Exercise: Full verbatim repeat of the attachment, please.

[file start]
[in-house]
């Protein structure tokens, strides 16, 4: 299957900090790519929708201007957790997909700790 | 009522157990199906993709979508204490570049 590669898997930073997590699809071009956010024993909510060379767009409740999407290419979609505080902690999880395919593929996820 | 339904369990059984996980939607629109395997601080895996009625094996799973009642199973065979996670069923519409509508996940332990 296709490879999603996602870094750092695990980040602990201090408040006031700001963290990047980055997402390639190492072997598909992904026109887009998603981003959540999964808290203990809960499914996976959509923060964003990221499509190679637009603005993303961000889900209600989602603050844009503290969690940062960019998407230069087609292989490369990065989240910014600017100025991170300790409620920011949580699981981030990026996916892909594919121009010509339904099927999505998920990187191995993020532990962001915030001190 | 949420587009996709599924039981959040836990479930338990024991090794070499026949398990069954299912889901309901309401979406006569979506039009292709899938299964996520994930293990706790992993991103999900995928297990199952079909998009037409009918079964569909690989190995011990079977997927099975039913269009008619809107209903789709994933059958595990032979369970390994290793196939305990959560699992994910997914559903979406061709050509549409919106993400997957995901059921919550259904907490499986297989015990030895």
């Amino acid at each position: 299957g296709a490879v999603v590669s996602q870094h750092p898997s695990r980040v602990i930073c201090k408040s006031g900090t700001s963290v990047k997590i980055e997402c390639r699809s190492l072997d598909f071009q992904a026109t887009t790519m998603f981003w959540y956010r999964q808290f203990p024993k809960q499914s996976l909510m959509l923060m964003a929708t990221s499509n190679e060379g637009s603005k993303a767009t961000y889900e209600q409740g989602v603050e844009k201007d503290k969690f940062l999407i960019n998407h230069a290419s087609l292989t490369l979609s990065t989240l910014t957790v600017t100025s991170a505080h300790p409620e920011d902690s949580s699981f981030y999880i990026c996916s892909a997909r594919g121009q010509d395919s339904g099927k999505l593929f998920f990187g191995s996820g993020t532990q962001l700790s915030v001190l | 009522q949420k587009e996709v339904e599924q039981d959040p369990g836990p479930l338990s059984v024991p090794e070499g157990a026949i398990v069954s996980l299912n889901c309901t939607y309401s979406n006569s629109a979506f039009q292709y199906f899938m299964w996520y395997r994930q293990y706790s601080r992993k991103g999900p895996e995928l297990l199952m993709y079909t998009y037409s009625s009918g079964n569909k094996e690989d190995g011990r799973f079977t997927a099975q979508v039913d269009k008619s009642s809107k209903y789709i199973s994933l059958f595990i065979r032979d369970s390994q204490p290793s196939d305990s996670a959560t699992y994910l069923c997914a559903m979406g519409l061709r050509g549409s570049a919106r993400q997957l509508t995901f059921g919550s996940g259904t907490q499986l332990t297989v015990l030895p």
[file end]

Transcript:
[in-house]
């Protein structure tokens, strides 16, 4: 299957900090790519929708201007957790997909700790 | 009522157990199906993709979508204490570049 590669898997930073997590699809071009956010024993909510060379767009409740999407290419979609505080902690999880395919593929996820 | 339904369990059984996980939607629109395997601080895996009625094996799973009642199973065979996670069923519409509508996940332990 296709490879999603996602870094750092695990980040602990201090408040006031700001963290990047980055997402390639190492072997598909992904026109887009998603981003959540999964808290203990809960499914996976959509923060964003990221499509190679637009603005993303961000889900209600989602603050844009503290969690940062960019998407230069087609292989490369990065989240910014600017100025991170300790409620920011949580699981981030990026996916892909594919121009010509339904099927999505998920990187191995993020532990962001915030001190 | 949420587009996709599924039981959040836990479930338990024991090794070499026949398990069954299912889901309901309401979406006569979506039009292709899938299964996520994930293990706790992993991103999900995928297990199952079909998009037409009918079964569909690989190995011990079977997927099975039913269009008619809107209903789709994933059958595990032979369970390994290793196939305990959560699992994910997914559903979406061709050509549409919106993400997957995901059921919550259904907490499986297989015990030895």
């Amino acid at each position: 299957g296709a490879v999603v590669s996602q870094h750092p898997s695990r980040v602990i930073c201090k408040s006031g900090t700001s963290v990047k997590i980055e997402c390639r699809s190492l072997d598909f071009q992904a026109t887009t790519m998603f981003w959540y956010r999964q808290f203990p024993k809960q499914s996976l909510m959509l923060m964003a929708t990221s499509n190679e060379g637009s603005k993303a767009t961000y889900e209600q409740g989602v603050e844009k201007d503290k969690f940062l999407i960019n998407h230069a290419s087609l292989t490369l979609s990065t989240l910014t957790v600017t100025s991170a505080h300790p409620e920011d902690s949580s699981f981030y999880i990026c996916s892909a997909r594919g121009q010509d395919s339904g099927k999505l593929f998920f990187g191995s996820g993020t532990q962001l700790s915030v001190l | 009522q949420k587009e996709v339904e599924q039981d959040p369990g836990p479930l338990s059984v024991p090794e070499g157990a026949i398990v069954s996980l299912n889901c309901t939607y309401s979406n006569s629109a979506f039009q292709y199906f899938m299964w996520y395997r994930q293990y706790s601080r992993k991103g999900p895996e995928l297990l199952m993709y079909t998009y037409s009625s009918g079964n569909k094996e690989d190995g011990r799973f079977t997927a099975q979508v039913d269009k008619s009642s809107k209903y789709i199973s994933l059958f595990i065979r032979d369970s390994q204490p290793s196939d305990s996670a959560t699992y994910l069923c997914a559903m979406g519409l061709r050509g549409s570049a919106r993400q997957l509508t995901f059921g919550s996940g259904t907490q499986l332990t297989v015990l030895p």